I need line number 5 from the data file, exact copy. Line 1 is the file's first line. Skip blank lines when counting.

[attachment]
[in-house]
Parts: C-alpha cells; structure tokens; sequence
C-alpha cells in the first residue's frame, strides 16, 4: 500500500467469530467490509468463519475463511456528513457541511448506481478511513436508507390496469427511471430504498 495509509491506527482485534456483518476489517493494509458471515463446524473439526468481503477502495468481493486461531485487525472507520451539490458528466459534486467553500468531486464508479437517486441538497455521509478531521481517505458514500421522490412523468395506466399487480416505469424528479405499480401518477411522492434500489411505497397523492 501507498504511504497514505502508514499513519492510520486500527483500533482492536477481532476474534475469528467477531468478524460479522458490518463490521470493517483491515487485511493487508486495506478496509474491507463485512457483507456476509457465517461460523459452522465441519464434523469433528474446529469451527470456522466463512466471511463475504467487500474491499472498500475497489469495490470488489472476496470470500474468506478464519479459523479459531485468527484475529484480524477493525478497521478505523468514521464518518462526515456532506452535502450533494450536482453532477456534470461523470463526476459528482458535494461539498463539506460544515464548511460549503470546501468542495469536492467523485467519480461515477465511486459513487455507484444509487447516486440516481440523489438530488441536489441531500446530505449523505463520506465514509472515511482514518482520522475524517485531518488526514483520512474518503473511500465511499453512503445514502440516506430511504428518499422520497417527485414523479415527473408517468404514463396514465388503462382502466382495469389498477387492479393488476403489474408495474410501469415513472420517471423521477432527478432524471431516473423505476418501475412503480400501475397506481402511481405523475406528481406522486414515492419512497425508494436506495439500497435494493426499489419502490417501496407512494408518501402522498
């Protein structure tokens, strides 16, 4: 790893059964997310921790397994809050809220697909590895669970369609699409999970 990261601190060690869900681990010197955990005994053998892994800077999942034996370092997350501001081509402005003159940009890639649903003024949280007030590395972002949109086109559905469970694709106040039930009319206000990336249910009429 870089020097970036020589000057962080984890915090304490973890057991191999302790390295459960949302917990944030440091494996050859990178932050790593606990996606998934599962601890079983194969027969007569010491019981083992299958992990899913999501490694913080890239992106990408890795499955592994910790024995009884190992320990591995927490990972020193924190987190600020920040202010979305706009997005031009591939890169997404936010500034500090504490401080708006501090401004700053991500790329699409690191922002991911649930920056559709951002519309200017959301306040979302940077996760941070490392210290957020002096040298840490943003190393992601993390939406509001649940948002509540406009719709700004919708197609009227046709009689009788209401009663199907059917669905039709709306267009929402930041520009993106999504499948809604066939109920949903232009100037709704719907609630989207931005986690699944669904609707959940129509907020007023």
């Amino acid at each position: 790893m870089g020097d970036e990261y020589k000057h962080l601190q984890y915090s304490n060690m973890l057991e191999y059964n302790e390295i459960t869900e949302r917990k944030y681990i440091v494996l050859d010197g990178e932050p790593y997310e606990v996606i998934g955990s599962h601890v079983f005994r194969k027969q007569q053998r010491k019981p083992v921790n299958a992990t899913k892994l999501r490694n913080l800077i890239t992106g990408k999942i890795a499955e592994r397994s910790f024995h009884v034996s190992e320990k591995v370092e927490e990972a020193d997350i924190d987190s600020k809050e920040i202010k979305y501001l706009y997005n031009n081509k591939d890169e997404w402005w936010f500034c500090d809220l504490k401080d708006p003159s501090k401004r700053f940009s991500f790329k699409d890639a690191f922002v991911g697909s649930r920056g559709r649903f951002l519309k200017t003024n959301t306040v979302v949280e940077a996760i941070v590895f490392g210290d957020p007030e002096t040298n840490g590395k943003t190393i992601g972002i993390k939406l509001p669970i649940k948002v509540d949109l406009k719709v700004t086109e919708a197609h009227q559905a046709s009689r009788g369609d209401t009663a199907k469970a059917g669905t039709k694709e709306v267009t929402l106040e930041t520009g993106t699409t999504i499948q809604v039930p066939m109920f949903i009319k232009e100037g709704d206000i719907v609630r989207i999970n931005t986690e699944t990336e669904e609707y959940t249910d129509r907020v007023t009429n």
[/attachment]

């Amino acid at each position: 790893m870089g020097d970036e990261y020589k000057h962080l601190q984890y915090s304490n060690m973890l057991e191999y059964n302790e390295i459960t869900e949302r917990k944030y681990i440091v494996l050859d010197g990178e932050p790593y997310e606990v996606i998934g955990s599962h601890v079983f005994r194969k027969q007569q053998r010491k019981p083992v921790n299958a992990t899913k892994l999501r490694n913080l800077i890239t992106g990408k999942i890795a499955e592994r397994s910790f024995h009884v034996s190992e320990k591995v370092e927490e990972a020193d997350i924190d987190s600020k809050e920040i202010k979305y501001l706009y997005n031009n081509k591939d890169e997404w402005w936010f500034c500090d809220l504490k401080d708006p003159s501090k401004r700053f940009s991500f790329k699409d890639a690191f922002v991911g697909s649930r920056g559709r649903f951002l519309k200017t003024n959301t306040v979302v949280e940077a996760i941070v590895f490392g210290d957020p007030e002096t040298n840490g590395k943003t190393i992601g972002i993390k939406l509001p669970i649940k948002v509540d949109l406009k719709v700004t086109e919708a197609h009227q559905a046709s009689r009788g369609d209401t009663a199907k469970a059917g669905t039709k694709e709306v267009t929402l106040e930041t520009g993106t699409t999504i499948q809604v039930p066939m109920f949903i009319k232009e100037g709704d206000i719907v609630r989207i999970n931005t986690e699944t990336e669904e609707y959940t249910d129509r907020v007023t009429n």